Snapchats Don’t Disappear: Forensics Firm Has Pulled Dozens of Supposedly-Deleted Photos From Android Phones
Another way to undermine Snapchat’s privacy promises
A 24-year-old forensics examiner from Utah has made a discovery that may make some Snapchat users think twice before sending a photo that they think is going to quickly disappear. Richard Hickman of Decipher Forensics found that it’s possible to pull Snapchat photos from Android phones simply by downloading data from the phone using forensics software and removing a “.NoMedia” file extension that was keeping the photos from being viewed on the device. He published his findings online and local TV station KSL has a video showing how it’s done.
“I was surprised no one else had done it because of how easy it was,” said Hickman by phone. “It just took a couple of days to discover it.”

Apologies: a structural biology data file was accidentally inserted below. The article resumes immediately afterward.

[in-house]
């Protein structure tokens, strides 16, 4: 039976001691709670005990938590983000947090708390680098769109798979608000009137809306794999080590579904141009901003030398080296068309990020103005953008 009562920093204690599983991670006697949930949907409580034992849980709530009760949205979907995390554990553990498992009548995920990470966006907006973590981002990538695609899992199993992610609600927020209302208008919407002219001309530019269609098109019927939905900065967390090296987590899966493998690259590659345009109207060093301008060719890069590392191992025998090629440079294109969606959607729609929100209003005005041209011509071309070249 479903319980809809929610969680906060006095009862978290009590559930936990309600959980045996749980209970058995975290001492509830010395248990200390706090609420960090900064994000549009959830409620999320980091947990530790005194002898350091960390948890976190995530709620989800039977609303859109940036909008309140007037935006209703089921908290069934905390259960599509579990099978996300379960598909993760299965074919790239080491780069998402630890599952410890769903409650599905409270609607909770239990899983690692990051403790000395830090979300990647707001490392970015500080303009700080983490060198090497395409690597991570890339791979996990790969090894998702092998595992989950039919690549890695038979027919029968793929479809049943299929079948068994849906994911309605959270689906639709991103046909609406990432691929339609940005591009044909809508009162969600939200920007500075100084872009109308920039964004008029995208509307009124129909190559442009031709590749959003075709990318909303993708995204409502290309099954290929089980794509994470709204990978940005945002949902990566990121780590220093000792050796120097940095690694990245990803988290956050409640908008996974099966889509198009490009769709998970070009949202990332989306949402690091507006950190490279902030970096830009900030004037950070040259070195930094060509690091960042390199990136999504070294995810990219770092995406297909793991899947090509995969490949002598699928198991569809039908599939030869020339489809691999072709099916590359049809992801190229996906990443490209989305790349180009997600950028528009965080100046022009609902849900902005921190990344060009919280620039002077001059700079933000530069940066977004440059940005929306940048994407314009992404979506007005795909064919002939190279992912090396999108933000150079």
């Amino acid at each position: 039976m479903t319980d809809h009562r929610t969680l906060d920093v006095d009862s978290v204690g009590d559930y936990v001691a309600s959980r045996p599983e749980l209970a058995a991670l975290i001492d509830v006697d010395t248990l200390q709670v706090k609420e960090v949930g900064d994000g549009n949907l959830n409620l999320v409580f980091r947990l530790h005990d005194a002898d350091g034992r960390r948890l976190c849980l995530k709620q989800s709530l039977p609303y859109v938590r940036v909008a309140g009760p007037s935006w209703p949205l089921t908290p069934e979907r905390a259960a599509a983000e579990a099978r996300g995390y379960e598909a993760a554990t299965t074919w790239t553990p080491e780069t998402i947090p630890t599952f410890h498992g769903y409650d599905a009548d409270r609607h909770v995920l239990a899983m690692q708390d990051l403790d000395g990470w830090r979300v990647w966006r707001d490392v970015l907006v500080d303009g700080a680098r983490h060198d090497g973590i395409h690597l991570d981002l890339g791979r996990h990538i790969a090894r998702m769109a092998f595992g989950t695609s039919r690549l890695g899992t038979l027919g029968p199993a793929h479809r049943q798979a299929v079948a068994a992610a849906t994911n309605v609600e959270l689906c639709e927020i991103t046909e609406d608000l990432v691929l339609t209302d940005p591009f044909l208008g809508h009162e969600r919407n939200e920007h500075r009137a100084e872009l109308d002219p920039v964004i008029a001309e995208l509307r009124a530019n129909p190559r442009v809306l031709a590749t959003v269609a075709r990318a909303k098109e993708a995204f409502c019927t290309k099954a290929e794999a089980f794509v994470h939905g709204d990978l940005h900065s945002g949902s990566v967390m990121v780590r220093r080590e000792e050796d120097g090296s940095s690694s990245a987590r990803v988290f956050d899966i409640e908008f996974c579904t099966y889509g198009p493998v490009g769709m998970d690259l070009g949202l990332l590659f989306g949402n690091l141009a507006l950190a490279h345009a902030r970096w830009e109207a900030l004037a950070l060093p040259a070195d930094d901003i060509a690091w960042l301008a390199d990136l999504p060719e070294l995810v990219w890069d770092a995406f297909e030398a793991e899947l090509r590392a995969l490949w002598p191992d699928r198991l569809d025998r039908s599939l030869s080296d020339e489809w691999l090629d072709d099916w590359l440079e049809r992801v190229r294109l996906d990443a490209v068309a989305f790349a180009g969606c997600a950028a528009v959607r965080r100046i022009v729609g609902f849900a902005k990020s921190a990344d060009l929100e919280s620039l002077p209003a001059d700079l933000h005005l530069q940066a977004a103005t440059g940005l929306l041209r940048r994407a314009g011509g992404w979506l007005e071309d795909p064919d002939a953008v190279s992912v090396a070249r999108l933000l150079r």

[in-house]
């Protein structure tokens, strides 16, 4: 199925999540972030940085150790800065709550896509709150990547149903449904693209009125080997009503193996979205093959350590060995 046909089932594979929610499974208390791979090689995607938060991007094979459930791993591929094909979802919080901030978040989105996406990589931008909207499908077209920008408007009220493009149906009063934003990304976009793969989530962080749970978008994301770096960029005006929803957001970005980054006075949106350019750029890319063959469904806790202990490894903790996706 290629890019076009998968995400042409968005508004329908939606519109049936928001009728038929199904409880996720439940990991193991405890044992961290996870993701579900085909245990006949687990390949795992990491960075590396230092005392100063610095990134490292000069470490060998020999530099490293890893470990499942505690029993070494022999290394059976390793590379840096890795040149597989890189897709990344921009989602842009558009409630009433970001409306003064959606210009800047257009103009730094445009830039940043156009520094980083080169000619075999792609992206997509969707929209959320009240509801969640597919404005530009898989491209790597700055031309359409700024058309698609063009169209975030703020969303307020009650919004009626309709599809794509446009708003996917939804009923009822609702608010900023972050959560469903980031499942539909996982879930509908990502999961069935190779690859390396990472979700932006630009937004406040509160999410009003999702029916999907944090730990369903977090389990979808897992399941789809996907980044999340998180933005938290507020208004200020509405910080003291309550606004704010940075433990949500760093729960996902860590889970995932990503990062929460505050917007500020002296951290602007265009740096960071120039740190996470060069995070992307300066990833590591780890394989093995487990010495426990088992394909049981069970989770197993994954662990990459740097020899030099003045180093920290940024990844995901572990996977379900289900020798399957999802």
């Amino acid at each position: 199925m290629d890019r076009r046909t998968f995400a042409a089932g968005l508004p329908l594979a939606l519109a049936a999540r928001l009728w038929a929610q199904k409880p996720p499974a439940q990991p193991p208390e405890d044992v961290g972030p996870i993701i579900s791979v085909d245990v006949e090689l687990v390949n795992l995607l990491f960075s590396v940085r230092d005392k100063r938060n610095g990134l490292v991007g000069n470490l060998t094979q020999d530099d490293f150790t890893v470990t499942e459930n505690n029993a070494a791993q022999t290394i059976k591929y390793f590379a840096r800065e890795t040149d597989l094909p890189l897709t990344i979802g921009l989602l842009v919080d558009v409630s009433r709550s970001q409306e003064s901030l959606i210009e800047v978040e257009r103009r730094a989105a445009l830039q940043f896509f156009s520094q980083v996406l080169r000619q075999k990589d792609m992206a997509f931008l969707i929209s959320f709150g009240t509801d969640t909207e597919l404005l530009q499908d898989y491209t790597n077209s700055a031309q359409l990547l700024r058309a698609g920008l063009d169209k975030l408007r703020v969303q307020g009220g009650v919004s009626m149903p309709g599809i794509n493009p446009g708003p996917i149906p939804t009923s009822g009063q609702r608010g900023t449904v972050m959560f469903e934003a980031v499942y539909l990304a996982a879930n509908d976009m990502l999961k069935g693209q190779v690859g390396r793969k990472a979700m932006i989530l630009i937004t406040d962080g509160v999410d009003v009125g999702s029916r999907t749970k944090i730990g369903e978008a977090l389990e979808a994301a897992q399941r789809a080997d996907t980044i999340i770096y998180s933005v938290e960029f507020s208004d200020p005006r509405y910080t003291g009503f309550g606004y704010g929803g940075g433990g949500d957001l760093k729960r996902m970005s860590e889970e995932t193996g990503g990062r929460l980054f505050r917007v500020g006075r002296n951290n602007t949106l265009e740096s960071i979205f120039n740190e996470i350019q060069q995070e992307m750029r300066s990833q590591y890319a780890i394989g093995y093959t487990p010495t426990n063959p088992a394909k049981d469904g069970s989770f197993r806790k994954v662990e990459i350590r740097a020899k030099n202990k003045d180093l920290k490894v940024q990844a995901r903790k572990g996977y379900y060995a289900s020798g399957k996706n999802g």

Hickman started the research while in a Mobile Forensics Class this spring. He says it’s come in useful at Decipher Forensics as clients have wanted Snapchat evidence from phones in divorce and missing teenager cases. He says they have grabbed 60 to 70 deleted Snapchats from phones so far, with at least 40 photos taken from just one phone.
Hickman says he’s now doing research on Snapchat recovery from the iPhone; a few months ago, Buzzfeed found at least one flaw that made that possible. At the time, Snapchat founder Evan Spiegel told Buzzfeed, “The people who most enjoy using Snapchat are those who embrace the spirit and intent of the service. There will always be ways to reverse engineer technology products — but that spoils the fun!”
If you don’t want to spoil the fun, don’t send photos to someone via Snapchat that could one day be used against you in a court of law.
Snapchat has not responded to a request for comment. I’m curious whether the Federal Trade Commission — which is the federal agency responsible for investigating companies for deceptive or misleading practices — will be taking a closer look at Snapchat and its claims to users that photos are deleted. This exploit seems like a rather simple one.